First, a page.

Back in the 1970s, the Food and Drug Administration sought to ban the sale of the artificial sweetener saccharin on the precautionary grounds that some studies had found that it increased the risk of bladder cancer in rodents. It took an act of Congress to prevent this ban. From Nexis, a 1977 Associated Press story sums up what was happening:
President Carter signed legislation Wednesday postponing for 18 months the Food and Drug Administration's proposed ban on the use of saccharin as an artificial sweetener, the White House said.
The legislation also orders the Department of Health, Education and Welfare to study saccharin and other food additives.
The bill, which Carter signed without comment, would require cancer warnings on food products containing saccharin. Under the measure signed by the president, saccharin food products in interstate commerce must bear the following warning.
"Use of this product may be hazardous to your health. This product contains saccharin which has been determined to cause cancer in laboratory animals."
Saccharin, the only artificial sweetener on the market, has been linked in Canadian studies to bladder cancer in laboratory animals.
The bill was approved earlier this month. The House passed it on a voice vote and the Senate by a vote of 87 to 7.
During the 18-month moratorium on the ban, the government will study the relative health risks and benefits of using saccharin as a sugar substitute.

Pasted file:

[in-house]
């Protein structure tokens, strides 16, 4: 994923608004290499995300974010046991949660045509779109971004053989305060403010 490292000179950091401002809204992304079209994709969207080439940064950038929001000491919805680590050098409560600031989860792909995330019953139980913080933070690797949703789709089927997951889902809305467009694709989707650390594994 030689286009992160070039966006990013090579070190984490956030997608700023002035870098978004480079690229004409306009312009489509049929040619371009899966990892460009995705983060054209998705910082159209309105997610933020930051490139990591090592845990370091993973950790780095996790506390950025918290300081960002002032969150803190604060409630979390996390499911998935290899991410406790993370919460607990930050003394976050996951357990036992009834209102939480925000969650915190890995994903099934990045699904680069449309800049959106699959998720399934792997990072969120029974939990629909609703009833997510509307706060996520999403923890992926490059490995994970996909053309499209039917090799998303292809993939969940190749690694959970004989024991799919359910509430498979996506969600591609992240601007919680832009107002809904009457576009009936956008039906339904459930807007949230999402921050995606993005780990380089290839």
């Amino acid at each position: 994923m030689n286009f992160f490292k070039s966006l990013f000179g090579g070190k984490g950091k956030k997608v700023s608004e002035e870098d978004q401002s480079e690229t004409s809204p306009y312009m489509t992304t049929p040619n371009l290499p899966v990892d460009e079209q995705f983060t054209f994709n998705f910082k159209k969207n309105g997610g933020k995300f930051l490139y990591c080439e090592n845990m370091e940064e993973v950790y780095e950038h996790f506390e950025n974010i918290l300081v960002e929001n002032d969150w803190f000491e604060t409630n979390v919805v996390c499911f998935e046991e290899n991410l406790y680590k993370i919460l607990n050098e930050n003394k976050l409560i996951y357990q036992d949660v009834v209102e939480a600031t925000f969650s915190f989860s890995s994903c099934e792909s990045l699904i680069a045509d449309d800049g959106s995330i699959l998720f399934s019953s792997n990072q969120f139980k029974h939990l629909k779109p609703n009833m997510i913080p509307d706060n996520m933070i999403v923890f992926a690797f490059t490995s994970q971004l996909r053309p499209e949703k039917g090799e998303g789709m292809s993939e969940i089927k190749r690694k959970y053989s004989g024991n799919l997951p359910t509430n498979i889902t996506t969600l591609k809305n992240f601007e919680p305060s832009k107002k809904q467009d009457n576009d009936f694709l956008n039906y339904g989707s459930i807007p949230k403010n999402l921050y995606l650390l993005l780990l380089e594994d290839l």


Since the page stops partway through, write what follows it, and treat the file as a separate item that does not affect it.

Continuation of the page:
Under the legislation, the Food and Drug Administration is given authority to require similar cancer warnings on vending machines dispensing soft drinks or other products containing saccharin.
Retail stores selling saccharin products, with the exception of restaurants, would be required to post signs warning customers of the cancer danger of the dietetic sweetener. These stores would also have to make available literature on the saccharin controversy.
Proponents of saccharin, among them diet organizations and the beverage industry, assert that the artificial sweetener is needed by diabetics and others who must restrict the amount of sugar they consume.
The Food and Drug Administration wanted to prohibit use of saccharin as an additive to foods and beverages, but allow its sale as a nonprescription drug.
The cancer warning will be required on products at least 90 days after the Food and Drug Administration issues final rules carrying out the legislation.
Congress got around to passing legislation in 2000 removing the warning label. Some 40 years later, the Environmental Protection Agency is now issuing a new rule removing "saccharin and its salts from the lists of hazardous constituents and commercial chemical products which are hazardous wastes when discarded or intended to be discarded." How's that for speedy government action!